Sep 22, 2021
#015: An interview with a small business that applied the Wrigley formula from episode 4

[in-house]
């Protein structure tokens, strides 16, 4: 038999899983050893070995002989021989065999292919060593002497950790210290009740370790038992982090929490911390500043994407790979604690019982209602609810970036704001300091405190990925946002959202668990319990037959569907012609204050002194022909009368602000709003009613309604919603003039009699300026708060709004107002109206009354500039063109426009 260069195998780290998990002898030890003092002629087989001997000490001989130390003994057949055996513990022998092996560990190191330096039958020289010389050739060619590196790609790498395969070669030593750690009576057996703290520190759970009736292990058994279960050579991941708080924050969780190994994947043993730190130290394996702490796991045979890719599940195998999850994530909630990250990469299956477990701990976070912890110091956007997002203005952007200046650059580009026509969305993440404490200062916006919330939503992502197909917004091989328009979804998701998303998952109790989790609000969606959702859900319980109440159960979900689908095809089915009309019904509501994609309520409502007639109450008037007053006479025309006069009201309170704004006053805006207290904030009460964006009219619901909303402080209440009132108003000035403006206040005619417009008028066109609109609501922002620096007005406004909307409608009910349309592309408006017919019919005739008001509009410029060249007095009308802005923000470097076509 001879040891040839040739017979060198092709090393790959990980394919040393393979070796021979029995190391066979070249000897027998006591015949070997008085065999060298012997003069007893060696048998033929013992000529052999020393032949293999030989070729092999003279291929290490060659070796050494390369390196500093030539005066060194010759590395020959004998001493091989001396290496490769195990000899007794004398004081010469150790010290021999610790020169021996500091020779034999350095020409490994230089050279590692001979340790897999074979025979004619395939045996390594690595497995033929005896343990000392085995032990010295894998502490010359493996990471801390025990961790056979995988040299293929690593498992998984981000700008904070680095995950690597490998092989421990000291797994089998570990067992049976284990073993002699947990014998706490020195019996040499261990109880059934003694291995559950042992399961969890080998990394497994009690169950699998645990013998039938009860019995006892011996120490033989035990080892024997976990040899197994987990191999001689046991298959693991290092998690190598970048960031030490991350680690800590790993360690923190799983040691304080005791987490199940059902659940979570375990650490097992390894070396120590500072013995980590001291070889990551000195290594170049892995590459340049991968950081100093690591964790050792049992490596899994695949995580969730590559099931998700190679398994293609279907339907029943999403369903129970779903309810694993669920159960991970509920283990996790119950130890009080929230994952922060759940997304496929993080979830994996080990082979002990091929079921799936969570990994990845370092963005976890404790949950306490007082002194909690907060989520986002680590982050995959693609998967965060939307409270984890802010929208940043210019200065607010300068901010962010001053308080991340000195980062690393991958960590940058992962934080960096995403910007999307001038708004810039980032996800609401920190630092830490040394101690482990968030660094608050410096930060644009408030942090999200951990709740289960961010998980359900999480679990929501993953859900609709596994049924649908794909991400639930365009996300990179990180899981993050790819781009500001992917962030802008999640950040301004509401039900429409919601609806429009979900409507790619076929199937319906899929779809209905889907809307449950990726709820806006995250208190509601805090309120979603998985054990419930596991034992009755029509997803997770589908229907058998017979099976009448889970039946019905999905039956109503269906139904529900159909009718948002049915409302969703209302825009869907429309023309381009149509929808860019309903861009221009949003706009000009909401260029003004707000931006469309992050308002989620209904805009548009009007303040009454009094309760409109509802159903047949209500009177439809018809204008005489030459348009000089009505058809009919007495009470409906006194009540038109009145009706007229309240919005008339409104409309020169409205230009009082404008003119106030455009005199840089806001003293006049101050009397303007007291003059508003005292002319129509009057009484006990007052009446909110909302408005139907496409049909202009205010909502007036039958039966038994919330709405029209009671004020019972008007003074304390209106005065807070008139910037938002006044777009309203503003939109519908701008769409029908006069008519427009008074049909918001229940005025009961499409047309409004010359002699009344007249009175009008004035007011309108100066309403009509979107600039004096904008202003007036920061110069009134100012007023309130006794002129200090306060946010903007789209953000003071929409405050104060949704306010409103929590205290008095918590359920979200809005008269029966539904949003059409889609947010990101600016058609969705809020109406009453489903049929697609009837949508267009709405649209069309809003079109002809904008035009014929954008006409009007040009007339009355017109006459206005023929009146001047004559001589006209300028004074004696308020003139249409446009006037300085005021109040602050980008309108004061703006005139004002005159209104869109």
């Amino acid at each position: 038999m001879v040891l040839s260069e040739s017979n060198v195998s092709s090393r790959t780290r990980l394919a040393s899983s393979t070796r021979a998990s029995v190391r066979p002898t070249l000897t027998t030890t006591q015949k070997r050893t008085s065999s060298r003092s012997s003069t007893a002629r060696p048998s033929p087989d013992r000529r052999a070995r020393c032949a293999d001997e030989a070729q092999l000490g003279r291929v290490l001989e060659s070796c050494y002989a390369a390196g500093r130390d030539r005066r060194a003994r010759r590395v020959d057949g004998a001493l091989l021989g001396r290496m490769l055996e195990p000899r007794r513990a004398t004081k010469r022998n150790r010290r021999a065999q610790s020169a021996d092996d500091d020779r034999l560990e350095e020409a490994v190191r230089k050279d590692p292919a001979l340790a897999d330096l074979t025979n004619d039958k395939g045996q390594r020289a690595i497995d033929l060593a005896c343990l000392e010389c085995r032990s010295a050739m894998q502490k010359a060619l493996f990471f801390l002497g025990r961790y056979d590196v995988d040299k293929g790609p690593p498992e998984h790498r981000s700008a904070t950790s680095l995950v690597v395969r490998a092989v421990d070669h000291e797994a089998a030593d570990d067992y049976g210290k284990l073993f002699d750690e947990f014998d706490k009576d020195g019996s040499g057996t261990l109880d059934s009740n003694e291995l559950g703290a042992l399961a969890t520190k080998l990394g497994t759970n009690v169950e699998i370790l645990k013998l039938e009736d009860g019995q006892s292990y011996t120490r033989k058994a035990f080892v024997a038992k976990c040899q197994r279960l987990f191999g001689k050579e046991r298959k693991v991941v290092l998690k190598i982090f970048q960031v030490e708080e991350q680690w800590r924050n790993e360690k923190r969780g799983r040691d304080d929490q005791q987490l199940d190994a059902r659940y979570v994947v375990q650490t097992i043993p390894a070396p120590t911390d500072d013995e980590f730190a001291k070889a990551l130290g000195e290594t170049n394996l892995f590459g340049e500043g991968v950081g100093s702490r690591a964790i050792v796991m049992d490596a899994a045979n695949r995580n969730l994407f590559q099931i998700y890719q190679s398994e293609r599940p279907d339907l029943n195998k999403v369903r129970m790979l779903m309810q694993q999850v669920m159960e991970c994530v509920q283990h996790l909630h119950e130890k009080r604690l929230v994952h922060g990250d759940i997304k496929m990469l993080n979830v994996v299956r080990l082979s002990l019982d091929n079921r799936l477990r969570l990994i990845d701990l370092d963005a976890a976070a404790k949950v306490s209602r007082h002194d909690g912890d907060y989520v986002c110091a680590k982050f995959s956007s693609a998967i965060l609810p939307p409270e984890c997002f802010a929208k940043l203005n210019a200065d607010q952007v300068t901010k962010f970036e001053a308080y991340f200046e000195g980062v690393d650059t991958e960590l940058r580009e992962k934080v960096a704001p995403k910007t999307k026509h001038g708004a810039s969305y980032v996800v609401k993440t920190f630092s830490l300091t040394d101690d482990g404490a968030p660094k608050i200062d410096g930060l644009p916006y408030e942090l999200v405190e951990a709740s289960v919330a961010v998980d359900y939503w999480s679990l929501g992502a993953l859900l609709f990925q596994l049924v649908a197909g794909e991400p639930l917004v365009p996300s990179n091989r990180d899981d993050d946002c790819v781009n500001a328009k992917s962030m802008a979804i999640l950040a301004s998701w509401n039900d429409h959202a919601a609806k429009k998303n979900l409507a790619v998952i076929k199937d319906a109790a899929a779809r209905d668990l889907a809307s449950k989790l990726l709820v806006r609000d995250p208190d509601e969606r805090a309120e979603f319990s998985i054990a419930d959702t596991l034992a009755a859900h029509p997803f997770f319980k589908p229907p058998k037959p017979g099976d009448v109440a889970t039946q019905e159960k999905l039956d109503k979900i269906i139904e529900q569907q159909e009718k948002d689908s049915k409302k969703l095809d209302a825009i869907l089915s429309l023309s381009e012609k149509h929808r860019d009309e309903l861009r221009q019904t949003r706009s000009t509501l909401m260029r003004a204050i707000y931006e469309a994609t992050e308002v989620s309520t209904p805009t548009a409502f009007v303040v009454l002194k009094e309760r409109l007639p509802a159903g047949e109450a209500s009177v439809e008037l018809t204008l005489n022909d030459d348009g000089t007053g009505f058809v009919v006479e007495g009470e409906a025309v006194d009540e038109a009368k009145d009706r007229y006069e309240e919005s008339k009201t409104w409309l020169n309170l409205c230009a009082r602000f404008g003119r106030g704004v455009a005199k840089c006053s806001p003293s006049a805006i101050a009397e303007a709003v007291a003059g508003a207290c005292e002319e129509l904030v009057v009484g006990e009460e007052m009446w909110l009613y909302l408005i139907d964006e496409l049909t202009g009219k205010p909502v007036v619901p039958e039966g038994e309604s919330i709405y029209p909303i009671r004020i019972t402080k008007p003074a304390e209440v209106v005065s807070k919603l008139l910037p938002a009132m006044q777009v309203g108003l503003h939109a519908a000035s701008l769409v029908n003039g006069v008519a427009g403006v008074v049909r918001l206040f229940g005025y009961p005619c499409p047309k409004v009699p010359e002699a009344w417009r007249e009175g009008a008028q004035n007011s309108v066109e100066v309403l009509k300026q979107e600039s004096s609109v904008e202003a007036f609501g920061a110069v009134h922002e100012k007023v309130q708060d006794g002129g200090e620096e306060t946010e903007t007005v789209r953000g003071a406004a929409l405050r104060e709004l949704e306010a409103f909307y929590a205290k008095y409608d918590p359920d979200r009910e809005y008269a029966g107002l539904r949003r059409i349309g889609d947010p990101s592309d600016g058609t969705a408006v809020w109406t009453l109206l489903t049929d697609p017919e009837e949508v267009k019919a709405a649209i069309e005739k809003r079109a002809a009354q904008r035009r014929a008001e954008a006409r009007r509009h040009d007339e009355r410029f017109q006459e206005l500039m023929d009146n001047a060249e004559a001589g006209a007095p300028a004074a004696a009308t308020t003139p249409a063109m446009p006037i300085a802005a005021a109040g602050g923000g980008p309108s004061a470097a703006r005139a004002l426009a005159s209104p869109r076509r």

Meet Rick Showers. He does not sell gum. He sells used RVs and he applied the lessons from Wrigley’s and is growing like crazy. New sales record after new sales record. Learn what he is doing to grow and the lessons he has learned along the way. Clockwise from upper left: Rick Showers, David Young, Stephen Semple David Young: Welcome to the Empire Builders podcast, teaching business owners, the not-so-secret techniques that took famous businesses from mom and pop to major brands. Stephen Semple is a marketing consultant, story collector and storyteller. I'm Stephen's sidekick and business partner, Dave Young. before we get into today's episode, a word from our sponsor, which is, well it's us, but we're highlighting ads we've written and produced for our clients. So here's one of those. [No Bull RV Ad] David Young: Stephen, today we're heading off in a different direction almost. This is our first interview podcast episode. Stephen Semple: Yeah. And I am so excited today. We have a real empire builder on our show with us today as we have Rick Showers, he's an owner of a small business that applied one of the lessons from the Empire Builders podcast to his business. He's just exploded from that. He's having record months, months after months. And the reason why I'm excited about this is so often people listening to our podcasts will say, "Well, that worked for Wrigley's and I'm not Wrigley's." Or "Wrigley's sell candy, and I sell RVs, or that was in 1920s, how about today? Or that was New York, and I'm in a small town outside of Edmonton," All these reasons why it wouldn't work well. Here's Rick to share a story. A small RV dealer that's outside of Edmonton that applied the lessons of Wrigley to his business in the spring of 2020. David Young: Wait, in the spring of 2020. What happened in the spring of 2020? Stephen Semple: There was this little, let me think, what is it? It had a number of next to it, oh right, COVID. The pandemic happened. David Young: So right at the start of it. Stephen Semple: Right at the start of the pandemic, we're taking our story back to that moment. And here's the thing, from that moment, he's doubled his business. So for full disclosure, Rick is a client of ours. And the ad that you heard at the beginning of this podcast was written by one of our partners, Mic Torbay. And it has run on several radio stations in Rick's market. If you've not heard the Wrigley podcast, I suggest you go back to it and listen to it now, before listening to this interview. Stephen Semple: So I just want to set the stage. It's the beginning of the pandemic, frankly, the world is going to shit, everything is closed, people are panicking, and Rick sells a luxury item. In the vast majority of the times when a recession or panic happens, the first thing that goes in the shitter is luxury items. They're the first thing that get nailed, right? So at the time, no one knew RV sales would benefit. Like that was a surprise. We've got to remember that was a surprise. So here's all this pandemics stuff going on, Rick's shop is closed, everything's closed. There's worry about sales and we come along and suggest to Rick, Hey, here's what we think you should do. You should increase your marketing budget, which he did. And I'm going to tell ya, I mean, that took guts. Most people would've kicked me out of their office and we know advertising was getting cut right left and center because we saw it with our media partners. David Young: Well, thanks Stephen. Rick, thank you for being on our podcast. Rick Showers: More than welcome. Glad to be here. David Young: And I know this is an audio podcast, but as we're recording this on a Zoom meeting, you're in the woods, you look like you're in a way better place than either Stephen or I, enjoying yourself, enjoying some nice weather up in Canada. How long have you been in this business? Rick Showers: Oh,